331. Information Memorandum From the Director of the Bureau of Politico-Military Affairs (Spiers) to the Under Secretary of State for Political Affairs (Johnson)1


  • Establishment of Defense Sections
[Page 736]

I have heard informally that Mr. Packard has passed down to the JCS and ISA for review our draft message on the establishment of Defense Sections in Embassies which you sent him under cover of your letter of February 9, 1971.2

As expected the reactions at these levels are strongly negative. Essentially the position is that things are just fine the way they are, and in any case why should the State Department meddle in what is essentially Defense business. As it was described to me, most of the “Colonels” working on the subject have very little idea of the functions of Embassies, the responsibilities of Ambassadors, or the role of the State Department in foreign relations.

Our problems in dealing with this question stem from two sources:

A deeply ingrained suspicion that the State Department is out to corral the military and ultimately to control their activities overseas; and
The military, at least at this level, have never accepted the President’s letters to Ambassadors, which they regard as the product of an “end-run” by the State Department. In their view the Ambassador is a State Department functionary, and there is no reason why the military overseas should be under the Ambassador’s jurisdiction.

This preliminary reading reinforces my own view that if we are to make any headway with this project it is not going to be through the normal processes of “staffing out” the proposal. It is going to have to be handled at your level with Mr. Packard, and it is at this level that we are going to have to convey the conviction that this reorganization is as much in the military interest as ours, that the present system is far from satisfactory, that an Ambassador represents the President and not just the Department of State, and that the President’s letter establishing this principle is not just a passing phenomenon that will “go away.” I believe it would be worthwhile sometime when you see Mr. Packard to mention again your desire to talk this project over with him before he becomes the prisoner of negative recommendations developed at the staff level in Defense.3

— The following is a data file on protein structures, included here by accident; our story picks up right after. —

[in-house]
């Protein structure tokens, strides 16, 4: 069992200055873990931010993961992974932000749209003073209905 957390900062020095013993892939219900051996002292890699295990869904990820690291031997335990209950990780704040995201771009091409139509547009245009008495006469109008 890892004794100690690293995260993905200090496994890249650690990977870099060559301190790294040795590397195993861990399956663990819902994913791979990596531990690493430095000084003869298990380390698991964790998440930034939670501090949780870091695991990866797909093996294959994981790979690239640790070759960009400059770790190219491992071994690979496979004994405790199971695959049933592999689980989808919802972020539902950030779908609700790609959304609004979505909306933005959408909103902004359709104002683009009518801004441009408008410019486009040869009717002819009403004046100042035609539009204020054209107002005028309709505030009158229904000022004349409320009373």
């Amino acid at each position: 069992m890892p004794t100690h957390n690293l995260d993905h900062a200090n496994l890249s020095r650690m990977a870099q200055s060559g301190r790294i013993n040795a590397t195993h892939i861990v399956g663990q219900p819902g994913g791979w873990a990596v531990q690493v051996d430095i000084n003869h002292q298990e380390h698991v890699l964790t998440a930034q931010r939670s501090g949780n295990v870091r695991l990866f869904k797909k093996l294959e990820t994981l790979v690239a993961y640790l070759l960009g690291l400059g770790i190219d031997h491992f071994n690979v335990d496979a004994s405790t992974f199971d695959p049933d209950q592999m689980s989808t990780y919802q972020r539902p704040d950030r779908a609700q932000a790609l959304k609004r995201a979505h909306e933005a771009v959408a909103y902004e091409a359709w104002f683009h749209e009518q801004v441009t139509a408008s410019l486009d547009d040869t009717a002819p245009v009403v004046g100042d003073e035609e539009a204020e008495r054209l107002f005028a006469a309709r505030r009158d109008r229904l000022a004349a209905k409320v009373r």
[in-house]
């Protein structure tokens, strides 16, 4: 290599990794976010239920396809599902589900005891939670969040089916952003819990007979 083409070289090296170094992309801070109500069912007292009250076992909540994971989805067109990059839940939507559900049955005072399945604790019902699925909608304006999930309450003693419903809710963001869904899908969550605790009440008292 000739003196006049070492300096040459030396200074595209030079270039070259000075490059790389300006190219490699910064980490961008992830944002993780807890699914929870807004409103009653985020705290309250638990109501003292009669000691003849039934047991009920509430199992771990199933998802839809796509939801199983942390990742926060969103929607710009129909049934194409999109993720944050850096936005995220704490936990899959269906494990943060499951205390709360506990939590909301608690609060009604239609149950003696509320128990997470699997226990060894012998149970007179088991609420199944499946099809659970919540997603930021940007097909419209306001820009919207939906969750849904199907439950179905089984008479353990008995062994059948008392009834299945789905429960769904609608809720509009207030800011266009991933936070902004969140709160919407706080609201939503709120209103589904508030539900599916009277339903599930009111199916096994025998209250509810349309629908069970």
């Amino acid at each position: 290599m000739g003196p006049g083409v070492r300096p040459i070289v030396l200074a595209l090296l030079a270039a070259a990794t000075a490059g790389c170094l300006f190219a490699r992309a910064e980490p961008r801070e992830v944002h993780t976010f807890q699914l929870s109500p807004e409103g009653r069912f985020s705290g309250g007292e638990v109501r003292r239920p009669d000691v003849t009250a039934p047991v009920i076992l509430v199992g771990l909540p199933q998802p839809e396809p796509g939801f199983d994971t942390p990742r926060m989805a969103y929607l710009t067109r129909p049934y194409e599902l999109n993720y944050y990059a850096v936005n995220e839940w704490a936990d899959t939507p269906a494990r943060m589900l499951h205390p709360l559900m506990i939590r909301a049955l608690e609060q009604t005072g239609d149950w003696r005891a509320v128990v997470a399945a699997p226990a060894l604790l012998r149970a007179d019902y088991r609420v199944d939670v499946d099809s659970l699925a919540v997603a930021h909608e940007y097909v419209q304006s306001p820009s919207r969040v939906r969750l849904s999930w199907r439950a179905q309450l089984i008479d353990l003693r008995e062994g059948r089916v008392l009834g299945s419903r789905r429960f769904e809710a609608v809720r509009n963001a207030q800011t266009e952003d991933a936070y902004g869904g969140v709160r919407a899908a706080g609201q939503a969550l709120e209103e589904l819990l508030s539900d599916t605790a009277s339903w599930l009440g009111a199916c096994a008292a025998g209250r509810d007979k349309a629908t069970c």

1. Source: National Archives, RG 59, Central Files 1970–73, ORG 8. Confidential.
  2. The draft message and February 9 letter are attached but not printed. The draft message established within each mission, as soon as feasible, “a single Defense Section, in which responsibility is centralized for all functions which are usually performed by uniformed military members of Embassy or mission staff, under a single, appropriately ranked military officer. The Section Chief would be responsible for supervision and coordination of all functions normally handled by military personnel, including representation, reporting (including Defense Attaché reporting), liaison with host government military, advice to Ambassador on military affairs, liaison between Embassy and U.S. commanders in areas under Ambassador’s jurisdiction, and the like. As appropriate the Defense Section would handle military sales matters, overflight clearances, military visits, and other similar subjects which are usually carried forward in military-to-military channels.”
  3. Packard informed Johnson in a February 23 letter that “the Department of Defense continues to support retention of MAAGs and Attaché offices as organizationally separate entities with existing command and administrative relationships.” (National Archives, RG 59, Central Files 1970–73, ORG 8)